Evidence of Execution - Shimcache
Shimcache/Amcache is also know is AppCompatCache. There are certain application which are build to work on the historical version of the OS. Usually if an application needs 'shimming' - windows looks at AppCompatKey registry key to figure out if an application needs shimming or not.
When a program is shimmed, a registry key is updated to notify the system.
Use tools like RegRipper to parse it.
If you are dealing with an Anti-forensics kind of situation. The adversary might have deleted the logs from prefetch and the file itself. The amcache entries will show if the app existed on the system.
Key things to remember:
Shimcache/Amcache and Prefetch is a very powerful combination for identification of the execution.
Things to keep in mind during shimcache analysis:
1) Each time an exe is modified or renamed - it'll create a new shimcache entry
2) Cannot determine the last time of execution via Shimcache.
Antedating: Creating a document with incorrect time stamps.
How to antedate a document?
Evidence of execution - Prefetch
Prefetch Basics: Windows Prefetch stores application specific data in order to help it to start quicker. Each time you turn on your computer, Windows keeps track of the way your computer starts and which programs you commonly open. Windows saves this information as a number of small files in the prefetch folder. The next time you turn on your computer, Windows refers to these files to help speed the start process.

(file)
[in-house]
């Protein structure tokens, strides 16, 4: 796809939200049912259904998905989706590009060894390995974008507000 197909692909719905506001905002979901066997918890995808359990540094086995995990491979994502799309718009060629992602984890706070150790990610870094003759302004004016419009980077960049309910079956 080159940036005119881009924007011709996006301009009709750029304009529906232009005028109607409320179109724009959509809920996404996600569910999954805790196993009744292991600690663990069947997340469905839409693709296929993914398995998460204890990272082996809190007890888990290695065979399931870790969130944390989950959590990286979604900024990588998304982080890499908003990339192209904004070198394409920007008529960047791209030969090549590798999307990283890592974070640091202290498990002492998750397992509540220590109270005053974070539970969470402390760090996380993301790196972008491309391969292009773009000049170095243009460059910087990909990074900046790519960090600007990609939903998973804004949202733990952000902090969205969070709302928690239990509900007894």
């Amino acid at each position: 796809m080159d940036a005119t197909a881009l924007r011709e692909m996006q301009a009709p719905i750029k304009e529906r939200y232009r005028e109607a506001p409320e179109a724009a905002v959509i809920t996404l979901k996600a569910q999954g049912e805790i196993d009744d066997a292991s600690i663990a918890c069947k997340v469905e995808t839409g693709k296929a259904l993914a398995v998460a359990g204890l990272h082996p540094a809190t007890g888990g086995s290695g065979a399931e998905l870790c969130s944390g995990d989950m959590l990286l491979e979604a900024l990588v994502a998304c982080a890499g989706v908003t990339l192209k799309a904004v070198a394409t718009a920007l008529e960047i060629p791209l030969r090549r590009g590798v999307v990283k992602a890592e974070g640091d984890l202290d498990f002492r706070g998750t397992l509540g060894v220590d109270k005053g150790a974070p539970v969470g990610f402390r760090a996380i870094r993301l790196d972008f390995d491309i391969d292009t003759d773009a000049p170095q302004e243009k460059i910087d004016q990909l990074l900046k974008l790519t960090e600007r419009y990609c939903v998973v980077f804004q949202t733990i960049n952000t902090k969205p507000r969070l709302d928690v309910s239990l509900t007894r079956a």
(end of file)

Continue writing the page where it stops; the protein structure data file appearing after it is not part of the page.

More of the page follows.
The os loads key pieces of data and code from disk into memory before it's actually needed.
Prefetch Investigation FAQ:
When you should grab prefetch file?
You can grab is before performing Incident Response as the prefetch directory is populated after the application is executed. The content of the file is pretty volatile.
How you can use it in an Investigation?
Analysis of prefetch file is common in investigation, it has wealth of information stored in it.
* It contains:
Here is what information we can glean from the prefetch:
Kerberos Primer and Cyber Attacks
Kerberos is a network authentication protocol inspired by the greek work for a a three heaed dog Cerberus. Couple of key points to remember about the protocol
#Pass the ticket:
Ways to investigate Pass the ticket Attack
In overpass-the-hash, the attacker will try to capture NTLM hash for the account it wishes to compromise using tools like Mimikatz etc.
Using this command in mimikatz:
Sekurlsa::pth /user:[USER] /domain:[DOMAIN] /ntlm:[NTLM HASH]
The NTML hash was passed into Kerberos authentication provider using RC4 Encryption
The focus of this attack is to compromise a service account. It request a ticket for a highly privileged service account. Capture the hash for it and crack it offline.
This is generated with a Ticket Granting Ticket for any account with my expiration is generated.
Majority of the Active Directory based attacks can be detected by implementing Microsoft Advanced Threat Analytics.